That means companies may again see drilling opportunities on the outskirts of a town known for its opposition to oil and gas exploration.
That opposition isn’t unique to Boulder. Some residents and governments of other Front Range cities are opposing, and even taking action against major drilling proposals.
Two recent large-scale plans are drawing attention because of their proximity to heavily-populated areas. Crestone Peak Resources has filed a plan to develop as many as 216 wells between Longmont and Erie; and 8 North LLC seeks to drill at two locations along County Line Road, which divides Boulder and Weld Counties.
Both drilling plans come before the COGCC in early 2018. And they’re facing fierce public and government opposition. That’s translated into thousands of public comments, packed hearing rooms, and attempts by cities to have more oversight into oil and gas operations within their boundaries.
The Lafayette City Council recently approved a six-month drilling moratorium, and the town of Erie enacted an odor-control ordinance aimed at the industry. Broomfield voters also approved Question 301 in late 2017, giving the city more control over where and when wells are developed.
The oil and gas industry opposes such efforts and has threatened legal action. They contend that local control of drilling could threaten the industry and lead to job losses.
If history is a guide, they will prevail. Local rules to restrict oil and gas development rarely hold up in court. Most judges cite state law giving the Colorado Oil and Gas Conservation Commission, or COGCC, ultimate say in where and how drilling can occur.
This doesn’t always sit well with officials in cities that lie in the path of drilling. They say they feel helpless to control their community’s long-term safety and prosperity. They also say that the energy companies too often keep them in the dark about the specifics of drilling proposals.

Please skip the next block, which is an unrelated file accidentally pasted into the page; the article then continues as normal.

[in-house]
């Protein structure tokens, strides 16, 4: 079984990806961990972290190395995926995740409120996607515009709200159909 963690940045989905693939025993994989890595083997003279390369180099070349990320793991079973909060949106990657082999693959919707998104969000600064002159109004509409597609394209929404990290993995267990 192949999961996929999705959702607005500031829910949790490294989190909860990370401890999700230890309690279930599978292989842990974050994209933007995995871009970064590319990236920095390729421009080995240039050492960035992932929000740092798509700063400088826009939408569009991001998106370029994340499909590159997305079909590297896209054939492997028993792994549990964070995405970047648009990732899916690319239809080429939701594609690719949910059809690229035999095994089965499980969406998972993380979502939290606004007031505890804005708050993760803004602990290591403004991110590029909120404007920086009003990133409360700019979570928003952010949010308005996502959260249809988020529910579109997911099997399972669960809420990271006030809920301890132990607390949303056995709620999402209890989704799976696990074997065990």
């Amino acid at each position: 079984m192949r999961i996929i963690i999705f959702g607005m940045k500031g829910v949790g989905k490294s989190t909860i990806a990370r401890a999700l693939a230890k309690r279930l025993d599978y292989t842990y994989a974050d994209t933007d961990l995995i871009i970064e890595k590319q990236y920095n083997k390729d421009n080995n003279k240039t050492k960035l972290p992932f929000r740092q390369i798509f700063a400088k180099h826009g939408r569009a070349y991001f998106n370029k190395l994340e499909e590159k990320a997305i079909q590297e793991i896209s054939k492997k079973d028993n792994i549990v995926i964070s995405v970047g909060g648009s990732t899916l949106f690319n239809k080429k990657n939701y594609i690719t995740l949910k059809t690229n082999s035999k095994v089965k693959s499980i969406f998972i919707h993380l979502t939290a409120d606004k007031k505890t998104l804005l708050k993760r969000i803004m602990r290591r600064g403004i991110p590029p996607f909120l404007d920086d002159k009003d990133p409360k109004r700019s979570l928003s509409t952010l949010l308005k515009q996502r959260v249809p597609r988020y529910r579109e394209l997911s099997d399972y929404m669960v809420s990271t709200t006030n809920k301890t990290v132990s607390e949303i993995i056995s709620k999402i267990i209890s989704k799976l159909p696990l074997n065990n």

“The industry has the ability to provide far more information about their development plans than they currently make public,” said Erie Town Trustee Mark Gruber. “The industry, by and large, is more secretive than transparent.”
Still, Gruber sees a reason for optimism, particularly with the COGCC’s implementation of comprehensive drilling plans. He’s also a guarded believer in negotiating with the industry. He recently worked with the Colorado Oil and Gas Association and producer Encana on an operating agreement.
“I know that negotiation is a viable tool to resolving the conflict at the industry/urban interface,” Gruber added. “Unfortunately not every negotiation will be successful.”
Colorado’s energy industry is expected to boom in the coming years, particularly in and around urban Front Range cities. According to the Colorado Demography Office, populations in communities and unincorporated areas in the path of drilling have increased by 103,578 people, or 15.8 percent, since 2010.
Gruber’s town, Erie, has grown its population by 23 percent during that span. And many of the town’s residents, new and old, worry about nearby drilling proposals. The problem, said Gruber, is that the state’s permit process doesn’t adequately address the impacts of drilling on heavily-populated areas.
“COGCC rules were developed for rural Colorado,” he said. “New rules need to be developed that are specific to the urban environment that is currently in conflict with the industry.”